TORONTO, Oct. 20, 2014 /CNW/ - This week, Canadians across the country are focused on the dangers of distracted driving as part of Parachute's National Teen Driver Safety Week (#NTDSW). The public awareness campaign, featuring #PracticeSafeText, is aimed at reducing distracted, aggressive and impaired driving – the leading cause of preventable injury and death among teens.
In Canada, distracted driving contributes to more serious injuries than impaired driving or speeding. Almost 75 per cent of Canadians rate distracted driving as a very or extremely serious problem and consider texting while driving as the most important road safety issue compared to all other issues, including impaired driving. Research has also shown that a texting driver is 23 times more likely to crash than a non-texting driver.
Parachute, in collaboration with State Farm Canada and the federal and provincial governments, is taking action to raise the profile of road safety for teens.
"We need to take action now to stop distracted driving and keep teens safe behind the wheel," says Louise Logan, Parachute's President and CEO. "Teenagers, parents, corporations, governments, and community leaders are coming together during National Teen Driver Safety Week to help make our roads safer for all."
"As both a mom and the Minister of Transport, safety is my top priority," says Minister Raitt. "The reality is that Canadian teenagers on the road remain at a higher risk of death than all other age groups. However, in partnering with organizations like Parachute, I am confident that lives will be saved."
"What makes teen driver fatalities so tragic is that the vast majority of them are completely preventable," says Meg Field, whose brother, Josh, died five years ago as a result of distracted driving. "Through initiatives like National Teen Driver Safety Week, I hope young drivers will be inspired to drive safely, and be more aware of the devastating effects of distracted, aggressive and impaired driving."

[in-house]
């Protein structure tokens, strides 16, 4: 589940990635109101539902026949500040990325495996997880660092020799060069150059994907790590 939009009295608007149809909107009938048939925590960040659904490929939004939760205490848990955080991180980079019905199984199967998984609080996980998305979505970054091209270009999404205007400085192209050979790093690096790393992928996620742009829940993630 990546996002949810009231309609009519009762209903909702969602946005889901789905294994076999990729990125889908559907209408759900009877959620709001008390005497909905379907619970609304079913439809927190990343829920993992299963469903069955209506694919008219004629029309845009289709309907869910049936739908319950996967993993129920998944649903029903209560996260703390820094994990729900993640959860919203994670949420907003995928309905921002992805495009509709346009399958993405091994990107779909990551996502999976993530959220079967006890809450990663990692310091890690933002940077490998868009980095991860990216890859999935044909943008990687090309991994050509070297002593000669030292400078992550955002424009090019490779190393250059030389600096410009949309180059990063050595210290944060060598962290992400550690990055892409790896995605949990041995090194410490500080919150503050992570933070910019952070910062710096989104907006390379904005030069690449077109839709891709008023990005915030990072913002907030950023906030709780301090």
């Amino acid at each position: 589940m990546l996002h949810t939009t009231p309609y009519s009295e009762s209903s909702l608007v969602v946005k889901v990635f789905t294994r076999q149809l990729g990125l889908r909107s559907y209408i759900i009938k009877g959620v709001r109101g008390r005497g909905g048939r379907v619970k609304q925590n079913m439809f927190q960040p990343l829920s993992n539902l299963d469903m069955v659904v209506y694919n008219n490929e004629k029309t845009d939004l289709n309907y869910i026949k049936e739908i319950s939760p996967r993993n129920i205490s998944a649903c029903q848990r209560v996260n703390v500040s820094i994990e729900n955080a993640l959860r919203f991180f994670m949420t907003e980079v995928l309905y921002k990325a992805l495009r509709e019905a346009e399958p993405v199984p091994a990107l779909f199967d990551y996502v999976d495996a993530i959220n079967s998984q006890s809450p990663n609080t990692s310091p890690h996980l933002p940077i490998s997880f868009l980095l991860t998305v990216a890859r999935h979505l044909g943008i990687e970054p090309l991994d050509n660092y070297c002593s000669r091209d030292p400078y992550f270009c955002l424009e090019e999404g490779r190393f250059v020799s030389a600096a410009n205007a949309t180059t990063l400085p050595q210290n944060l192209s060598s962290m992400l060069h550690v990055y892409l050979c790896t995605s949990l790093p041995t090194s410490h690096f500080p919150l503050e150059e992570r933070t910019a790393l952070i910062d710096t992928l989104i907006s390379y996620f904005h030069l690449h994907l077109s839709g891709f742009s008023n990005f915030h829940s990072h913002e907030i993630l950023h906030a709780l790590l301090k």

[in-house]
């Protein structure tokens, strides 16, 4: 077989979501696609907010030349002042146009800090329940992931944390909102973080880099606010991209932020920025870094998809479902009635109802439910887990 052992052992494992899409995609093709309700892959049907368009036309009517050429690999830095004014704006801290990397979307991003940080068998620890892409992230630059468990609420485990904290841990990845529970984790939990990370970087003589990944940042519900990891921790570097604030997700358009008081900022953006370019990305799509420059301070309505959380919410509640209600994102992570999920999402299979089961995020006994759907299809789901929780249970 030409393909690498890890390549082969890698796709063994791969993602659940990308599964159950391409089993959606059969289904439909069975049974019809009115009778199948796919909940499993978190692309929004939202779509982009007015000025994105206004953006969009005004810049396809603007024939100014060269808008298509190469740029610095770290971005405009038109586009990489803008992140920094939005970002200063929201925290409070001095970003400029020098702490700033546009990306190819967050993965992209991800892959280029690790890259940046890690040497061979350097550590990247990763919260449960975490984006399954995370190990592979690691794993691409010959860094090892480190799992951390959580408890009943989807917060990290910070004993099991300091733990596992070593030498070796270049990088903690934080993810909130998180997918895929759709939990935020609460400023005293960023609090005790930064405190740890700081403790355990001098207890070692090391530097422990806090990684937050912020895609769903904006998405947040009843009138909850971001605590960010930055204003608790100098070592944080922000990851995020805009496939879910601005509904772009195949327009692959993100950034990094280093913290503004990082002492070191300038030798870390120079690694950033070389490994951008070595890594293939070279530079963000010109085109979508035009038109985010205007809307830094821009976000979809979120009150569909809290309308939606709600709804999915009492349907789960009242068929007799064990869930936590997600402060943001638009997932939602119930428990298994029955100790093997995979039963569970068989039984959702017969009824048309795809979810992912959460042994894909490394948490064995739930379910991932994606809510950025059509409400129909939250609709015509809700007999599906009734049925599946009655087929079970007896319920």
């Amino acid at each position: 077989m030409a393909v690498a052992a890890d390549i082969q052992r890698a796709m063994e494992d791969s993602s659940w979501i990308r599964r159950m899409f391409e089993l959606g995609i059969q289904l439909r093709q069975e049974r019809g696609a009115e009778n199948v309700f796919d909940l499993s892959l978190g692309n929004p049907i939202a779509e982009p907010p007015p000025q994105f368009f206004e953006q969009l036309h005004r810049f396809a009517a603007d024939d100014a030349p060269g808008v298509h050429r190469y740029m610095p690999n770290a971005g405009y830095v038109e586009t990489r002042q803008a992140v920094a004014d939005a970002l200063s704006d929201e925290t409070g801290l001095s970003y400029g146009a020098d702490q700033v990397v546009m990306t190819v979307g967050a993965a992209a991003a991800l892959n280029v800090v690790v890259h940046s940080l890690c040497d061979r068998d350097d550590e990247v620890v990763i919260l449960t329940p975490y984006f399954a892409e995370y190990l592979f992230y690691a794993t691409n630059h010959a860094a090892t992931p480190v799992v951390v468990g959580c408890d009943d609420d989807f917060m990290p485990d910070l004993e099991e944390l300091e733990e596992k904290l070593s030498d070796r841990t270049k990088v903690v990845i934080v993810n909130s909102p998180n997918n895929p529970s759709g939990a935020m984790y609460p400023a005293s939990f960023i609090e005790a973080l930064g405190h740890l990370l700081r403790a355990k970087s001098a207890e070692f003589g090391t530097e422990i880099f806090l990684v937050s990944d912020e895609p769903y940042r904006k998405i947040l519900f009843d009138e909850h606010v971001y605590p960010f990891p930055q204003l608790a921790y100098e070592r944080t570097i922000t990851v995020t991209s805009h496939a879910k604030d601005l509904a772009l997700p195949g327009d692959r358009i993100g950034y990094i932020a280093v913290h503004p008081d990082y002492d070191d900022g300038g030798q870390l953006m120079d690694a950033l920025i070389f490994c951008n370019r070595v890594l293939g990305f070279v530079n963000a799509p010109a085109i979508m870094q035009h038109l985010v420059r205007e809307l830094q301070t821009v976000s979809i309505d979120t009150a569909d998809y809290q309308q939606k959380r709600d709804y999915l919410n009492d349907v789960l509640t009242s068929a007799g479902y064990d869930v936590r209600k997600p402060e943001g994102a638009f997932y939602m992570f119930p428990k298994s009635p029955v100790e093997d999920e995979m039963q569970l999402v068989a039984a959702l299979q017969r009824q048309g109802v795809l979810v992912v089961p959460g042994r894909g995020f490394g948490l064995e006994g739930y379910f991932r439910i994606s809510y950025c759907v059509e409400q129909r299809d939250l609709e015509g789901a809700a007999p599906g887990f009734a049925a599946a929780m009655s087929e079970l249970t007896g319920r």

Throughout the week, teenagers, parents and opinion leaders from across Canada are participating in the National Teen Driver Safety Week activities, programs, and events.
"State Farm has a long history of promoting teen driver safety," says Barbara Bellissimo, Senior Vice President and Chief Agent of State Farm Canada. "We look forward to working with Parachute and other organizations in establishing a National Teen Driver Safety Week in Canada and raising awareness about the serious issues facing teen drivers."
In addition, many provincial governments are proclaiming this National Teen Driver Safety Week. Activities culminate on October 23 when teenagers from across the country, with The Hon. Lisa Raitt, Minister of Transport and Meg Field, will come together in a virtual classroom on teen driver safety.
Parachute is dedicated to preventing injuries and saving lives. A national charity, Parachute officially formed in July 2012 when the former Safe Communities Canada, Safe Kids Canada, SMARTRISK and ThinkFirst Canada joined together to become one leader in injury prevention. Parachute's injury prevention solutions, knowledge mobilization, public policy, and social awareness efforts are designed to help keep Canadians safe. Parachute's vision is an injury-free Canada with Canadians living long lives to the fullest. For information, visit us at parachutecanada.org, follow us on Twitter, and join us on Facebook.
For further information: George James, Parachute, 647 776-5125 (w), 416 402-3783 (c), [email protected]